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Didier Cuche: Fastest Man on the Ski Planet?

Fresh off a win at the World Cup speed opener last weekend in Lake Louise, Swiss ski racer Didier Cuche is one of the fastest men on the planet. Back in Europe, he’s royalty—his image adorns hotels, billboards, and Ovomaltine ads throughout Switzerland. He’s got a collection of over 100,000 Facebook fans. But here in the States few folks even know his name. 

A former butcher hailing from the tiny Swiss village of Le Paquier, Cuche is on track to challenge Franz Klammer, Herman Maier, and Bode Miller as one of the best speed skiers in history. In 18 seasons on the World Cup, Cuche has snagged an Olympic medal, four World Championship medals, four World Cup downhill globes, one super-G globe, one GS globe, 18 World Cup victories, and 62 World Cup podiums. He’s also won the Hahnenkamm, the gnarliest ski race on earth, four times—a record that ties him with Klammer. (To put that in perspective, only two Americans have won the Hahnenkamm: Buddy Werner in 1959 and Daron Rahlves in 2003). And at 37 years and four months old, he’s also the oldest person ever to notch a World Cup victory. But as the last few seasons have proven, this racer gets better with age. 

SKI spoke with Cuche last week about the new FIS regulations, his park-rat alter ego Jibier Cuche, and this week’s Birds of Prey races in Beaver Creek, one of the only races he’s never won. But watch out, this guy wants a Birds of Prey gold—bad. And, things are looking good for Cuche—he won yesterday’s training run in Beaver Creek, leaving the young bucks quaking in his wake. 

SKI: What’s the most difficult race for you? 

DC: It’s hard to be fast in all the races. In some of them, you need to be smooth and glide well. Some are more difficult because you need courage and engagement because they’re steep like Kitzbuhel and Beaver Creek—I love this race. I would really like to win in Beaver Creek, so I’m going to push hard this year.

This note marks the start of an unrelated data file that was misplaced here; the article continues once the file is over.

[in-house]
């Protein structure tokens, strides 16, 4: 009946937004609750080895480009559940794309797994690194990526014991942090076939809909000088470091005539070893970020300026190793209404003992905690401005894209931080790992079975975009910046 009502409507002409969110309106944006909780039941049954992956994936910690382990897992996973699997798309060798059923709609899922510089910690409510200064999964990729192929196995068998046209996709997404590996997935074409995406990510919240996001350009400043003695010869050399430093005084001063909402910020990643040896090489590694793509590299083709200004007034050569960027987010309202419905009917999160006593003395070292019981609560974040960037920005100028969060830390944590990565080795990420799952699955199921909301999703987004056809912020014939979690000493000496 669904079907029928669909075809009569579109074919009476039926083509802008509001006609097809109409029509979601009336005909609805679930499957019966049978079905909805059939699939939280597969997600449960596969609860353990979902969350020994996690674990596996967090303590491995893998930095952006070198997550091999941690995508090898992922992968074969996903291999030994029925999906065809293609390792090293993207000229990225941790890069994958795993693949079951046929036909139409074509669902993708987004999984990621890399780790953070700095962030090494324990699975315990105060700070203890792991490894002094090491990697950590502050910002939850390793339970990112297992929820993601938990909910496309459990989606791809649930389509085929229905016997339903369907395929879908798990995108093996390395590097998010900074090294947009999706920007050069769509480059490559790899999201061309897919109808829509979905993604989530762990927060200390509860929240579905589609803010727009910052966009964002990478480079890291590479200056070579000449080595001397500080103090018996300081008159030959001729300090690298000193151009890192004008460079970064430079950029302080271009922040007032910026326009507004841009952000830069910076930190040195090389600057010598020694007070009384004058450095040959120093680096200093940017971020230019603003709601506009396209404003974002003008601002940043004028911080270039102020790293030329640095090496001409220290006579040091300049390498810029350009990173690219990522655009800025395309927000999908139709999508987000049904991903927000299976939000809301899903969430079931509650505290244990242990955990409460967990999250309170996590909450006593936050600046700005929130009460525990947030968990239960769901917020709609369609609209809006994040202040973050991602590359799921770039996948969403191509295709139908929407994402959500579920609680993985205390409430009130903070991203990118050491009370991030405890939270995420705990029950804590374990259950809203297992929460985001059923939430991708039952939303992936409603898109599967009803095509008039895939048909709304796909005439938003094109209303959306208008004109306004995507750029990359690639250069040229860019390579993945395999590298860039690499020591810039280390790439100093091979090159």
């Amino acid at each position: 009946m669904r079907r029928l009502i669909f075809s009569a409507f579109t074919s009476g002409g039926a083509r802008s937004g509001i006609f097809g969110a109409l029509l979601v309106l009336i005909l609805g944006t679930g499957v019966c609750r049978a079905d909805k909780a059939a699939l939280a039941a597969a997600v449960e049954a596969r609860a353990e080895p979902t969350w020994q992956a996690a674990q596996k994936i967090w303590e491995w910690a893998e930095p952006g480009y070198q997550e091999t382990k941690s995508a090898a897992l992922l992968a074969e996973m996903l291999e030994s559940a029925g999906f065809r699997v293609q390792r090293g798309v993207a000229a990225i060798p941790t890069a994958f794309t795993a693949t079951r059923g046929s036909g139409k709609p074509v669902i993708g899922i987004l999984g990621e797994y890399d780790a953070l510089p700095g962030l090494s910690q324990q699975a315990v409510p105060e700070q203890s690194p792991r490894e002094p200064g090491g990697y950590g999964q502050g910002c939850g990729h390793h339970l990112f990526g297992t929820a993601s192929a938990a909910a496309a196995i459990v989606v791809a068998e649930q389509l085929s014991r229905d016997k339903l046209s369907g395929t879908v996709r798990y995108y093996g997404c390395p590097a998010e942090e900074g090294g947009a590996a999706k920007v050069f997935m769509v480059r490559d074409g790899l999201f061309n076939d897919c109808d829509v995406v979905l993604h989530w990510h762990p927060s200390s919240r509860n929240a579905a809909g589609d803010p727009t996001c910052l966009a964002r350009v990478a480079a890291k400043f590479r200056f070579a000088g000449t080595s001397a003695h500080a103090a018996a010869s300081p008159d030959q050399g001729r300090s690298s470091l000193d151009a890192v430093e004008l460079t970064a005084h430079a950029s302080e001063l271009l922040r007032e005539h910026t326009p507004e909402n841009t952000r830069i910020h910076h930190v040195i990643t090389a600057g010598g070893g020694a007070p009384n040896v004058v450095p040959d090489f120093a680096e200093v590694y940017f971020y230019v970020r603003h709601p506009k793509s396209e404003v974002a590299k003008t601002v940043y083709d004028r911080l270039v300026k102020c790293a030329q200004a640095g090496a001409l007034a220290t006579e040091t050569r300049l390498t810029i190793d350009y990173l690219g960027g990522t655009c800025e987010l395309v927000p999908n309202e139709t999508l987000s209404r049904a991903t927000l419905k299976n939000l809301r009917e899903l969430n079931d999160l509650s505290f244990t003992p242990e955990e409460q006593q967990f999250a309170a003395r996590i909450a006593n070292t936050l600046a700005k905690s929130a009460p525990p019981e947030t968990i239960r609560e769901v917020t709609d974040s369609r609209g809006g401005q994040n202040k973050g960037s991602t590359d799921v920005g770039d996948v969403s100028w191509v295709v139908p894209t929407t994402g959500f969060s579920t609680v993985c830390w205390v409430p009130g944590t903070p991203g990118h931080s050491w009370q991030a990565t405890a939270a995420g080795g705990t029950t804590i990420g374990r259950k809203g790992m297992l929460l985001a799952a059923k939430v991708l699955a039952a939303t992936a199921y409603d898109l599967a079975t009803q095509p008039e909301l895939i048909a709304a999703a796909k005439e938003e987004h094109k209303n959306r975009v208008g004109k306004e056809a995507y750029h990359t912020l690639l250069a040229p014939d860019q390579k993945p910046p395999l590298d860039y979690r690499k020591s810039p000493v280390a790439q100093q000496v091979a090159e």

SKI: What about your win last year in Kitzbuhel? That run was insane. 

DC: It’s never insane enough when you win. I would lie if I didn’t say Kitzbuhel is my favorite race. It’s always fun to win and be fast but you know, you always have to be happy just to make it down that amazing hill—it’s really frickin’ dangerous. 

SKI: So the X-Games and the Hahnenkamm are the same weekend—which are you going to go to? Don’t you have a freeskiing alter ego—Jibier Cuche? 

DC: I think we should bring Kitzbuhel to the X-Games. But no reverse or backside on the jumps. (Laughs.) 

SKI: What do you think of the new FIS regulations? 

DC: I don’t think it’s the best way to get young guys into the sport. They will have to jump up 15 centimeters in ski length. That’s going to be hard for them, especially the ones who don’t weigh a lot. It’s hard to turn the skis. They’re might be more injuries because of that. There’s more to address than just skis when it comes to safety. But I don’t think it will change the World Cup rank list. Everyone will have the same disadvantage. I’ve also heard that FIS wants to introduce a code of conduct regarding what we can say about FIS on social media, Facebook, Twitter, punish guys for what they say. 

SKI: What can the athletes do? 

DC: We’ve just started a union. It’s called Skier Pro. It will be hard to accomplish anything this year, but long term, it will be good to have something official when we have to work with FIS

SKI: Are you retiring this year? 

DC: I’m starting to thinking about quitting. I think I’ll take it year by year. But I’m really focused and positive, so we’ll see what happens.


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